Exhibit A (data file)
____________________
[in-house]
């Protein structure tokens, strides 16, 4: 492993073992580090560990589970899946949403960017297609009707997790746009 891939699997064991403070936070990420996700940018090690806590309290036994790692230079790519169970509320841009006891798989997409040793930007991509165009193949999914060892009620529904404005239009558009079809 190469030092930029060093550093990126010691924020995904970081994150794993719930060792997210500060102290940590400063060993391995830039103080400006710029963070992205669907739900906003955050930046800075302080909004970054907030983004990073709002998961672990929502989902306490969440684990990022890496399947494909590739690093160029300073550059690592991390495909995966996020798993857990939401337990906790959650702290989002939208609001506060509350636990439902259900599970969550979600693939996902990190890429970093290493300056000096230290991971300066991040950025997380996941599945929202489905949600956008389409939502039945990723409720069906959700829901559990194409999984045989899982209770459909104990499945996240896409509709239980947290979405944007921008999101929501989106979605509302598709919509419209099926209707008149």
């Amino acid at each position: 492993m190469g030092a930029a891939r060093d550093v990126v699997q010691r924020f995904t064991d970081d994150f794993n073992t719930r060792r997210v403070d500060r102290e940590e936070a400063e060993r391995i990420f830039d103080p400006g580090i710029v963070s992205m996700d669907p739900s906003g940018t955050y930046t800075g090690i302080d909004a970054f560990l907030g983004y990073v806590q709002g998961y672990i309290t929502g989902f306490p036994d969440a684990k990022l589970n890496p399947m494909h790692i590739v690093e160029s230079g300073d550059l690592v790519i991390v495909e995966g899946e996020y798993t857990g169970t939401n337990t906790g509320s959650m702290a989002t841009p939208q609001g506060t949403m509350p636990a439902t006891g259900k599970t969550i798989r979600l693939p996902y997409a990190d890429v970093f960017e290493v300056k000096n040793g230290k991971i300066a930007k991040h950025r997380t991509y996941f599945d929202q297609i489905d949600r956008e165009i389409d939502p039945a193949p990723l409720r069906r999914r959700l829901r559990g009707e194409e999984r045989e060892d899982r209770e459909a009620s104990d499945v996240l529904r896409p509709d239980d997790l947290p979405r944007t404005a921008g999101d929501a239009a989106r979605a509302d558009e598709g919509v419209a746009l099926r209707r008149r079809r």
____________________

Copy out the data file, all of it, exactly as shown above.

[in-house]
């Protein structure tokens, strides 16, 4: 492993073992580090560990589970899946949403960017297609009707997790746009 891939699997064991403070936070990420996700940018090690806590309290036994790692230079790519169970509320841009006891798989997409040793930007991509165009193949999914060892009620529904404005239009558009079809 190469030092930029060093550093990126010691924020995904970081994150794993719930060792997210500060102290940590400063060993391995830039103080400006710029963070992205669907739900906003955050930046800075302080909004970054907030983004990073709002998961672990929502989902306490969440684990990022890496399947494909590739690093160029300073550059690592991390495909995966996020798993857990939401337990906790959650702290989002939208609001506060509350636990439902259900599970969550979600693939996902990190890429970093290493300056000096230290991971300066991040950025997380996941599945929202489905949600956008389409939502039945990723409720069906959700829901559990194409999984045989899982209770459909104990499945996240896409509709239980947290979405944007921008999101929501989106979605509302598709919509419209099926209707008149």
């Amino acid at each position: 492993m190469g030092a930029a891939r060093d550093v990126v699997q010691r924020f995904t064991d970081d994150f794993n073992t719930r060792r997210v403070d500060r102290e940590e936070a400063e060993r391995i990420f830039d103080p400006g580090i710029v963070s992205m996700d669907p739900s906003g940018t955050y930046t800075g090690i302080d909004a970054f560990l907030g983004y990073v806590q709002g998961y672990i309290t929502g989902f306490p036994d969440a684990k990022l589970n890496p399947m494909h790692i590739v690093e160029s230079g300073d550059l690592v790519i991390v495909e995966g899946e996020y798993t857990g169970t939401n337990t906790g509320s959650m702290a989002t841009p939208q609001g506060t949403m509350p636990a439902t006891g259900k599970t969550i798989r979600l693939p996902y997409a990190d890429v970093f960017e290493v300056k000096n040793g230290k991971i300066a930007k991040h950025r997380t991509y996941f599945d929202q297609i489905d949600r956008e165009i389409d939502p039945a193949p990723l409720r069906r999914r959700l829901r559990g009707e194409e999984r045989e060892d899982r209770e459909a009620s104990d499945v996240l529904r896409p509709d239980d997790l947290p979405r944007t404005a921008g999101d929501a239009a989106r979605a509302d558009e598709g919509v419209a746009l099926r209707r008149r079809r």